Co-Authors / Illustrators
Age Range
Release Date
March 07, 2023
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From the Eisner-nominated duo behind the instant bestseller Allergic comes a fun new graphic novel about finding your own space… especially when you're in a family of nine!
Eleven-year-old Avery Lee loves living in Hickory Valley, Maryland. She loves her neighborhood, school, and the end-of-summer fair she always goes to with her two best friends. But she's tired of feeling squished by her six siblings! They're noisy and chaotic and the younger kids love her a little too much. All Avery wants is her own room -- her own space to be alone and make art. So she's furious when Theo, her grumpy older brother, gets his own room instead, and her wild baby brother, Max, moves into the room she already shares with her clinging sister Pearl! Avery hatches a plan to finally get her own room, all while trying to get Max to sleep at night, navigating changes in her friendships, and working on an art entry for the fair. And when Avery finds out that her family might move across the country, things get even more complicated.

Megan Wagner Lloyd and Michelle Mee Nutter have once again teamed up to tell a funny, heartfelt, and charming story of family, friendship, and growing up.

Editor review

1 review
Your family has SEVEN kids?
Overall rating
Writing Style
Illustrations/Photos (if applicable)
Avery Lee is a thoughtful and artistic tween who values her quiet time and privacy. She doesn't get much of it because she has six brothers and sisters. Older brother Theo is getting his own room, but this means that Avery has to punk with Pearl and her toddler brother Max. She also frequently watches preschoolers Juliet and Josie, as well as baby Bea. Her father is a high school teacher, and her mother is going to school to learn coding, so things are always busy. She likes to hang out with her best friends, Cameron (whose mother is their elementary school principal!) and Dani, and is looking forward to going to the Hickory Valley fair in her Maryland town. She even is thinking about submitting some of her artwork, if she can find the time to create some when she is not exhausted from Max being up at night! She tries to earn money so that she can convince her parents to let her set up a bedroom in the basement, but there are bigger issues confronting the Lee family. While change can be difficult, Avery and her brother work together to make this important transition easier for the entire family.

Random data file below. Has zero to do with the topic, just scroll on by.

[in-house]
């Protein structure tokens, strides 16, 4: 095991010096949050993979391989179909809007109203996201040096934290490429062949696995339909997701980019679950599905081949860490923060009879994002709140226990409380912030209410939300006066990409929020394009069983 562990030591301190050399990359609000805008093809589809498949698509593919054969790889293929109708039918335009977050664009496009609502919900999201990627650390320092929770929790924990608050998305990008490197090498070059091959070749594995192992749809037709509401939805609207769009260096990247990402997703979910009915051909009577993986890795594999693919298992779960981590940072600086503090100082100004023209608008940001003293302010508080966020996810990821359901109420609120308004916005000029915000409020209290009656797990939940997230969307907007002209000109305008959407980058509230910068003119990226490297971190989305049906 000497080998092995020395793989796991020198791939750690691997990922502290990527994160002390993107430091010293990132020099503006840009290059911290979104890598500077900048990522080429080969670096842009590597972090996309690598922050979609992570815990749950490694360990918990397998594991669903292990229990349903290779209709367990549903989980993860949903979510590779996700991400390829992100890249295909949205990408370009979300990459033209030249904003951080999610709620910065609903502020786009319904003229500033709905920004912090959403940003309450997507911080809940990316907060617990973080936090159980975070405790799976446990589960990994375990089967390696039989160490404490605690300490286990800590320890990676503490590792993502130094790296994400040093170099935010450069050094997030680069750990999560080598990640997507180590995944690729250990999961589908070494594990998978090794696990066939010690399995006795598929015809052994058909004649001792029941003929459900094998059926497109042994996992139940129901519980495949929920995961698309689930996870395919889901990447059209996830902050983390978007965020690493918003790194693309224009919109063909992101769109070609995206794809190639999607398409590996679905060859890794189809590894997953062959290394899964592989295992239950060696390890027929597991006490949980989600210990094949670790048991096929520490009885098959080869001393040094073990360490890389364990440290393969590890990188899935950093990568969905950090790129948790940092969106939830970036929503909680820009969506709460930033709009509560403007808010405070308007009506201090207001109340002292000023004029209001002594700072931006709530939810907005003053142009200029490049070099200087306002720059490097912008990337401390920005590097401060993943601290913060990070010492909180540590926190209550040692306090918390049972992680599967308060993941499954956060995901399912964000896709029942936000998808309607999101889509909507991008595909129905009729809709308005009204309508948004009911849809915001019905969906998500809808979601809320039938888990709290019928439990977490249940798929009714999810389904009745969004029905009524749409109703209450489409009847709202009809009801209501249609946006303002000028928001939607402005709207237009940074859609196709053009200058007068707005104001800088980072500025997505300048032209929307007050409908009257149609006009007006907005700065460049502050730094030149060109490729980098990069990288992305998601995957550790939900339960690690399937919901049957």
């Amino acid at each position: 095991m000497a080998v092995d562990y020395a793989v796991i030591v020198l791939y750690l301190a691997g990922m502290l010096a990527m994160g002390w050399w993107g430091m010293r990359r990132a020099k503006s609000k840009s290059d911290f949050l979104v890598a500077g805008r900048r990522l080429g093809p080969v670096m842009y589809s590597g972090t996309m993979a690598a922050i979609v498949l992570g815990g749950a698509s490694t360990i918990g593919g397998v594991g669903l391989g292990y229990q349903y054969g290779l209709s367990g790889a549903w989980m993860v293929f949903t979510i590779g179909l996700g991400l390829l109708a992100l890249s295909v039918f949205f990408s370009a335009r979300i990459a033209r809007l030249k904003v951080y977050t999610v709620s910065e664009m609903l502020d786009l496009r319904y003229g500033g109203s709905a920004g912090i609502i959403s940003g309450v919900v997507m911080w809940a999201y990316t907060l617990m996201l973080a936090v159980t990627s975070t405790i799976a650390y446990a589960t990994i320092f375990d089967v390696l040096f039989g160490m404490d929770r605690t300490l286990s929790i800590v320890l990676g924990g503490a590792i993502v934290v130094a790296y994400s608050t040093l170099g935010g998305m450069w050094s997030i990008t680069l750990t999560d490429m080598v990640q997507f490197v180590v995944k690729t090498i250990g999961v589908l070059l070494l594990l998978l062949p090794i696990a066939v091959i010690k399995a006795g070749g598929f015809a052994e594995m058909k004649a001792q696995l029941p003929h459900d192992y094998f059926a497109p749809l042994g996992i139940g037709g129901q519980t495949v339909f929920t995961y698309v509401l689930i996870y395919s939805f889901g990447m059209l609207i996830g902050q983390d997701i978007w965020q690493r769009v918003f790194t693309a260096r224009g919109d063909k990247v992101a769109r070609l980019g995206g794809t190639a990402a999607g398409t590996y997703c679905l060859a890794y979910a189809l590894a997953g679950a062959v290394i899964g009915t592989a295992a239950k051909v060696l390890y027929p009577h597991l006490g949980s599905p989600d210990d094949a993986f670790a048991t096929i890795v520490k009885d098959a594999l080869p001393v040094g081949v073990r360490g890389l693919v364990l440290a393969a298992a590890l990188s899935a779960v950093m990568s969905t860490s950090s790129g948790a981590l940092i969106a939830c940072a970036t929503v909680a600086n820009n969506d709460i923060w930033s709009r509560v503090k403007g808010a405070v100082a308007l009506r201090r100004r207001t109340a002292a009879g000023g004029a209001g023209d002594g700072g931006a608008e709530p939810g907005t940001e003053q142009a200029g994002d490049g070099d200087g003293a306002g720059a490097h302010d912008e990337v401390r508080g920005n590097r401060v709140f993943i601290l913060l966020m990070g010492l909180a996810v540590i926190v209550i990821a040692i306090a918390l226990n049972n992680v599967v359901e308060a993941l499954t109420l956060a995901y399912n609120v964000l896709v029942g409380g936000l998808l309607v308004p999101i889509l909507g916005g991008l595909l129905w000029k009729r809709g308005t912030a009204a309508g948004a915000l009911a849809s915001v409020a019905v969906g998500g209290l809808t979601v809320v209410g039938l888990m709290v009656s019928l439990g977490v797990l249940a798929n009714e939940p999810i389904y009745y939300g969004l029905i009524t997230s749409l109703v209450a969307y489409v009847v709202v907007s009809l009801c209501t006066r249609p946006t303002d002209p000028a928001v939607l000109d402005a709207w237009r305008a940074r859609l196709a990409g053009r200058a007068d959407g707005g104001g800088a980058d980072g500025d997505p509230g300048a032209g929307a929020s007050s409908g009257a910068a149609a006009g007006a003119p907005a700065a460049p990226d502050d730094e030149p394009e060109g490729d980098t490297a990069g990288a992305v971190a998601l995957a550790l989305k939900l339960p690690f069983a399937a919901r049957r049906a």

Good Points
There is something appealing about large families, especially now that there are not as many of them as when my mother was growing up in the 1940s with eight siblings! Certainly, my Gen X friends and I, all of whom seemed to have just one sibling, adored the chaotic household of The Brady Bunch. What makes Avery's story particularly appealing is that she enjoys her family, who present as Asian, for all the grief they sometimes cause her. She's patient with Max and Peal even though she wants her own room. She used to play a lot with Theo before he became a teen, and the two do band together when it's necessary. She is frequently pictured holding Bea, and clearly has a lot of affection for her. There is an illuminative conversation with her mother about WHY there are so many children, and aside from wanting her own room, Avery doesn't have issues with her parents, and doesn't fight with them. She lives in an enjoyable community and has some good friends. Again, the appeal of the Bradys was that while they did have problems, they weren't MY problems, and they weren't so bad that just reading about them made me feel traumatized. This will be a wildly popular book with my students.

I almost wish that this had been a blended family, because we do see some larger sibling groups, but they are almost always combinations of children who share parents.

This will be popular with fans of this duo's Allergic and other graphic novels with family drama like Harper's Bad Sister, Fajardo's Miss Quinces, Russo's Why Is Everybody Yelling? Growing Up in My Immigrant Family, Jeong's Kyle's Little Sister, Edwards' A Tale as Tall as Jacob: Misadventures with My Brother and Knisley's Stepping Stones.
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